It looks like you're using an Ad Blocker.
Please white-list or disable AboveTopSecret.com in your ad-blocking tool.
Some features of ATS will be disabled while you continue to use an ad-blocker.
Russian and Japanese scientists are hoping to clone mammoths from what they think are the legs of the extinct animal discovered in Russia's northern Yakutsk region.
Specimens of the animal discovered last year have arrived at Kinki University's Gifu Science and Technology Centre in western Japan.
1. remove soft tissue from one frozen mammoth
2. attempt to identify a complete strand of DNA
3. extract an egg from a female of the mammoth's closest living relative, the Asian elephant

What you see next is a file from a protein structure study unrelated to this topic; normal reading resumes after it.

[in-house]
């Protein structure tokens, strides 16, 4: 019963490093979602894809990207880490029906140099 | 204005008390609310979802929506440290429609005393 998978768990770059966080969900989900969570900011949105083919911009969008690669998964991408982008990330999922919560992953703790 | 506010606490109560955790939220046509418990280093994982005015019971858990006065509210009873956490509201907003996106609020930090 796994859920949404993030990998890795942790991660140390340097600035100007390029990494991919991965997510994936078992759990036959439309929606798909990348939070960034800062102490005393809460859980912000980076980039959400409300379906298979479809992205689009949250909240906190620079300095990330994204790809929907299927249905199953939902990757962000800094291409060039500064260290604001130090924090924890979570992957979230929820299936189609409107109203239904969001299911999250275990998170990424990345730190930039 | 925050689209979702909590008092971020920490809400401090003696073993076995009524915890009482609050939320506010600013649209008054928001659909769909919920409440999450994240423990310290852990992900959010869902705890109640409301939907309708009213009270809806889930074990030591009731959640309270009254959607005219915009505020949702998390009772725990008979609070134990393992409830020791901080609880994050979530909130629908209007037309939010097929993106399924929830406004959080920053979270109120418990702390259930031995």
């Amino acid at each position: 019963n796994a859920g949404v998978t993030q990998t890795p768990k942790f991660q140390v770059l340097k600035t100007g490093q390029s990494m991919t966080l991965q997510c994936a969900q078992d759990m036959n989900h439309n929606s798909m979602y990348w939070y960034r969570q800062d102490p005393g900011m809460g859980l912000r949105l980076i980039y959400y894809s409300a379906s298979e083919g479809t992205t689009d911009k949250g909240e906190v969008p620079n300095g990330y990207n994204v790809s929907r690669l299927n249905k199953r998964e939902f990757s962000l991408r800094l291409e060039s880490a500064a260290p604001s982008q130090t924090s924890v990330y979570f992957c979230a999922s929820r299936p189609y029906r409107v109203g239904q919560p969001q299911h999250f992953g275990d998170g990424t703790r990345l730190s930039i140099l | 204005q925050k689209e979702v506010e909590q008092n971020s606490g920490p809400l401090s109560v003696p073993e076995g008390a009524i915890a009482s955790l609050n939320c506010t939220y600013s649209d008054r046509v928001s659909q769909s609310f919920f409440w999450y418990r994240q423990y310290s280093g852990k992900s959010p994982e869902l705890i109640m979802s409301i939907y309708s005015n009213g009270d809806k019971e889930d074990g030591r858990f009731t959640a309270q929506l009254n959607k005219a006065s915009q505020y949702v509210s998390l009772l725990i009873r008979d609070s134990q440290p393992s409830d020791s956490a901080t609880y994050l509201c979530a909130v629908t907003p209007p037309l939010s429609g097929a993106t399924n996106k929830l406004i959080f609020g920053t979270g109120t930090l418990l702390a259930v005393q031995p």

4. irradiate that egg to destroy its existing DNA
5. take the mammoth DNA and insert it into the elephant egg
6. using in-vitro fertilization, insert the egg into the female elephant
7. wait 22 months (the gestation period of an elephant)
8. raise and care for the baby mammoth
At every step, the complications mount. To begin with, suitable soft tissue has not been found, which means at this point, the cloning effort is halted at step one. Even if soft tissue becomes available, it will obviously be very old, and quite likely badly degraded at the cellular level. Because of that, there might be short fragments of DNA still available, but to get a fully-usable strand will be nearly impossible — a little less likely than finding a needle in a haystack. Many scientists, including geneticists and molecular biologists, think mammoth cloning has no chance of working, based on the challenge of finding intact DNA alone.